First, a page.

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‘Angels’ that take flight

A volunteer pilot for Angel Flight, an organization that provides free air transportation to people in need of medical care, spoke to the Bainbridge Rotary Club Tuesday.

David Howe, from Big Canoe, Ga., is a volunteer pilot for Angel Flight. This non-profit organization serves the community by flying patients to distant medical facilities, delivering supplies to disaster areas and reuniting families during desperate times.

Angel Flight passengers must by ambulatory and medically stable, but that is the only requirement of the patients.

“Angel Flight is all about people, I’m talking about the passengers and the patients who have the medical conditions that bring them to Angel Flight. They’re both inspiration and amazing in how they deal with life-threatening conditions. And two-thirds of our passengers are children,” Howe said.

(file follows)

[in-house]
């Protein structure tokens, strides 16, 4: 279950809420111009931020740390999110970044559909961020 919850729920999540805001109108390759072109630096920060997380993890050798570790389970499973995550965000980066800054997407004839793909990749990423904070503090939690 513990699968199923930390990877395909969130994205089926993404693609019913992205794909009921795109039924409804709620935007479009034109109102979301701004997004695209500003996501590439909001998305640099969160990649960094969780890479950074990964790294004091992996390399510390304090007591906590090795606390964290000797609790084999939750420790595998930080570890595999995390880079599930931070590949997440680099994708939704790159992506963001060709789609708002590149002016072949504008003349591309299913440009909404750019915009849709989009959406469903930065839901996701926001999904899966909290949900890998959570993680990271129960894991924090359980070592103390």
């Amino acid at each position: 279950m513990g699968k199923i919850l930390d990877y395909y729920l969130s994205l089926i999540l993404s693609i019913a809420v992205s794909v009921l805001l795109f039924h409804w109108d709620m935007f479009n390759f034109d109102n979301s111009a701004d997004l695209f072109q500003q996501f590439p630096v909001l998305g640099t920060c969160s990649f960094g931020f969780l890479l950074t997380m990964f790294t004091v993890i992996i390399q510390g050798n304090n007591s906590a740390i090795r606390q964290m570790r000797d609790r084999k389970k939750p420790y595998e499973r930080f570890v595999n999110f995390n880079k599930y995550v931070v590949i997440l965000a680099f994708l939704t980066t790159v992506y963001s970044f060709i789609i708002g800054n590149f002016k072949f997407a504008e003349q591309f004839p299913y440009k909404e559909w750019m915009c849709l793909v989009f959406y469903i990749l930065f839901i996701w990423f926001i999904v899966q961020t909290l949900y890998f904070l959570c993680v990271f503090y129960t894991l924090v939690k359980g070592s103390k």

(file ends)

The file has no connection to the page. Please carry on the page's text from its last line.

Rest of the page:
Angel Flight pilots, of whom there are 800 in the organization, pay all of the expenses for the missions. The pilots own the aircraft used and provide their time and services to no charge to the passenger. There are 400 non-pilot, or “earth angels,” volunteers who coordinate the missions, perform community outreach and pilot recruitment.

Howe highlighted some of the patients and passengers that he has personally flown to medical facilities throughout the Southeast. Among his favorites are the “helmet babies,” babies that must wear helmets to help cure the flat spots on the backs of their heads from sleeping on their backs, that he has transported to Atlanta to have the helmet adjusted on a weekly basis.

“I can’t tell you how impressed I am with the attitude and strength of character that these young people show, given the conditions that many of them are facing,” Howe said.

Howe explained that since most of the aircraft are of the single-engine variety and can fly a maximum of 800 miles, some of the missions must be flown in phases to get the patient to the final destination.

In addition to transporting patients to medical facilities, Angel Flight also flies missions during natural disasters.

After Hurricane Katrina ravaged the Mississippi and Louisiana Gulf Coast, Angel Flight sent six aircraft to Montgomery, Ala., to pick up supplies and then flew to a small airport in Chatham, Ala.

The supplies were then ground transported to people in need in Mississippi. That trip was repeated three different times to transport the available supplies.

For more information on Angel Flight, please visit www.angelflight-ga.org.